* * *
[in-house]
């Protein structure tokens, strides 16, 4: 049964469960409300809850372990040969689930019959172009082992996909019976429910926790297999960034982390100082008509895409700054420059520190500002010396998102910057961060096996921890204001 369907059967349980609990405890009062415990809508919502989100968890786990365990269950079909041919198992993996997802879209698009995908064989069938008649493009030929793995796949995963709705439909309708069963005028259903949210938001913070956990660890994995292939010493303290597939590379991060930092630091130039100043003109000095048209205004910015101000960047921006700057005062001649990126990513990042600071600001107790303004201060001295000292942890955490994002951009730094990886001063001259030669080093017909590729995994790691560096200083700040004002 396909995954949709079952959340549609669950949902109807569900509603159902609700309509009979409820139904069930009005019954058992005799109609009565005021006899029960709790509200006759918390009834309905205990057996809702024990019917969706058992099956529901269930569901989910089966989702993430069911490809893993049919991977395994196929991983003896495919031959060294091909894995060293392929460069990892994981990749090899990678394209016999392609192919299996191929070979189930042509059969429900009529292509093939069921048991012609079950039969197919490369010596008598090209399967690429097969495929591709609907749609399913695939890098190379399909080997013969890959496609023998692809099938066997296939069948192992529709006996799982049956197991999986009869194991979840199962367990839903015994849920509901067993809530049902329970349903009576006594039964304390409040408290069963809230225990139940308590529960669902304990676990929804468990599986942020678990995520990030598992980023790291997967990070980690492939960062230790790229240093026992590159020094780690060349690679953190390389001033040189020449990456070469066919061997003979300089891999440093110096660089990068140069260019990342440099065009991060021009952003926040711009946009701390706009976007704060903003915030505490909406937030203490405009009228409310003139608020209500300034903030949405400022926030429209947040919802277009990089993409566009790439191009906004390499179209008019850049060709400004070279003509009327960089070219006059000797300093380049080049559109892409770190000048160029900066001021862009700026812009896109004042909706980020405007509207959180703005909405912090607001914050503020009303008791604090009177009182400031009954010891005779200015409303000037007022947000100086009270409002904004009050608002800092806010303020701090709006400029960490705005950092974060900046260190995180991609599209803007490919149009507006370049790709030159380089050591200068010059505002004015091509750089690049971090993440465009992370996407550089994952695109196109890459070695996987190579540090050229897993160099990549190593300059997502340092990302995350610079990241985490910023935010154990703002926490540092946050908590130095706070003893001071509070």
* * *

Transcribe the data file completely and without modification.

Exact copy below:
[in-house]
């Protein structure tokens, strides 16, 4: 049964469960409300809850372990040969689930019959172009082992996909019976429910926790297999960034982390100082008509895409700054420059520190500002010396998102910057961060096996921890204001 369907059967349980609990405890009062415990809508919502989100968890786990365990269950079909041919198992993996997802879209698009995908064989069938008649493009030929793995796949995963709705439909309708069963005028259903949210938001913070956990660890994995292939010493303290597939590379991060930092630091130039100043003109000095048209205004910015101000960047921006700057005062001649990126990513990042600071600001107790303004201060001295000292942890955490994002951009730094990886001063001259030669080093017909590729995994790691560096200083700040004002 396909995954949709079952959340549609669950949902109807569900509603159902609700309509009979409820139904069930009005019954058992005799109609009565005021006899029960709790509200006759918390009834309905205990057996809702024990019917969706058992099956529901269930569901989910089966989702993430069911490809893993049919991977395994196929991983003896495919031959060294091909894995060293392929460069990892994981990749090899990678394209016999392609192919299996191929070979189930042509059969429900009529292509093939069921048991012609079950039969197919490369010596008598090209399967690429097969495929591709609907749609399913695939890098190379399909080997013969890959496609023998692809099938066997296939069948192992529709006996799982049956197991999986009869194991979840199962367990839903015994849920509901067993809530049902329970349903009576006594039964304390409040408290069963809230225990139940308590529960669902304990676990929804468990599986942020678990995520990030598992980023790291997967990070980690492939960062230790790229240093026992590159020094780690060349690679953190390389001033040189020449990456070469066919061997003979300089891999440093110096660089990068140069260019990342440099065009991060021009952003926040711009946009701390706009976007704060903003915030505490909406937030203490405009009228409310003139608020209500300034903030949405400022926030429209947040919802277009990089993409566009790439191009906004390499179209008019850049060709400004070279003509009327960089070219006059000797300093380049080049559109892409770190000048160029900066001021862009700026812009896109004042909706980020405007509207959180703005909405912090607001914050503020009303008791604090009177009182400031009954010891005779200015409303000037007022947000100086009270409002904004009050608002800092806010303020701090709006400029960490705005950092974060900046260190995180991609599209803007490919149009507006370049790709030159380089050591200068010059505002004015091509750089690049971090993440465009992370996407550089994952695109196109890459070695996987190579540090050229897993160099990549190593300059997502340092990302995350610079990241985490910023935010154990703002926490540092946050908590130095706070003893001071509070």